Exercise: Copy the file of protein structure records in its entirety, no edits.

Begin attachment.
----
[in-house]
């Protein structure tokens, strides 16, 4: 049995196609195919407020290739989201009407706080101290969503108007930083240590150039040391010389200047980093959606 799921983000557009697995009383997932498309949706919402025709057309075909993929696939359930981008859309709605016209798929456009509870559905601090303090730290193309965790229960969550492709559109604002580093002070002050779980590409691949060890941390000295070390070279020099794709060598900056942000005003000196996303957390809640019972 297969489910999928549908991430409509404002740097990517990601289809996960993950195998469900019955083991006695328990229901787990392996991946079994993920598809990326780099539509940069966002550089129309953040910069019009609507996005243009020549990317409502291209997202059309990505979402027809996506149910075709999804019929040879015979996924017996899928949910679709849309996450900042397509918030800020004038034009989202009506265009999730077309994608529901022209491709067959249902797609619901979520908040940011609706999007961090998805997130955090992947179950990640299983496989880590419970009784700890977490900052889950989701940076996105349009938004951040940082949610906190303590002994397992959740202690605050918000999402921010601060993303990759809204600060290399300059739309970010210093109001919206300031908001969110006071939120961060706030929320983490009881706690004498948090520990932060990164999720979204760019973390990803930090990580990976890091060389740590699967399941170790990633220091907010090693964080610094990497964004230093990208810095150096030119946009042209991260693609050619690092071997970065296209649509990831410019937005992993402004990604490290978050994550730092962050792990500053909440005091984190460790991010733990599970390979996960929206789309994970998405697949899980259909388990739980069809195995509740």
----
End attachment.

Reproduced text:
[in-house]
């Protein structure tokens, strides 16, 4: 049995196609195919407020290739989201009407706080101290969503108007930083240590150039040391010389200047980093959606 799921983000557009697995009383997932498309949706919402025709057309075909993929696939359930981008859309709605016209798929456009509870559905601090303090730290193309965790229960969550492709559109604002580093002070002050779980590409691949060890941390000295070390070279020099794709060598900056942000005003000196996303957390809640019972 297969489910999928549908991430409509404002740097990517990601289809996960993950195998469900019955083991006695328990229901787990392996991946079994993920598809990326780099539509940069966002550089129309953040910069019009609507996005243009020549990317409502291209997202059309990505979402027809996506149910075709999804019929040879015979996924017996899928949910679709849309996450900042397509918030800020004038034009989202009506265009999730077309994608529901022209491709067959249902797609619901979520908040940011609706999007961090998805997130955090992947179950990640299983496989880590419970009784700890977490900052889950989701940076996105349009938004951040940082949610906190303590002994397992959740202690605050918000999402921010601060993303990759809204600060290399300059739309970010210093109001919206300031908001969110006071939120961060706030929320983490009881706690004498948090520990932060990164999720979204760019973390990803930090990580990976890091060389740590699967399941170790990633220091907010090693964080610094990497964004230093990208810095150096030119946009042209991260693609050619690092071997970065296209649509990831410019937005992993402004990604490290978050994550730092962050792990500053909440005091984190460790991010733990599970390979996960929206789309994970998405697949899980259909388990739980069809195995509740």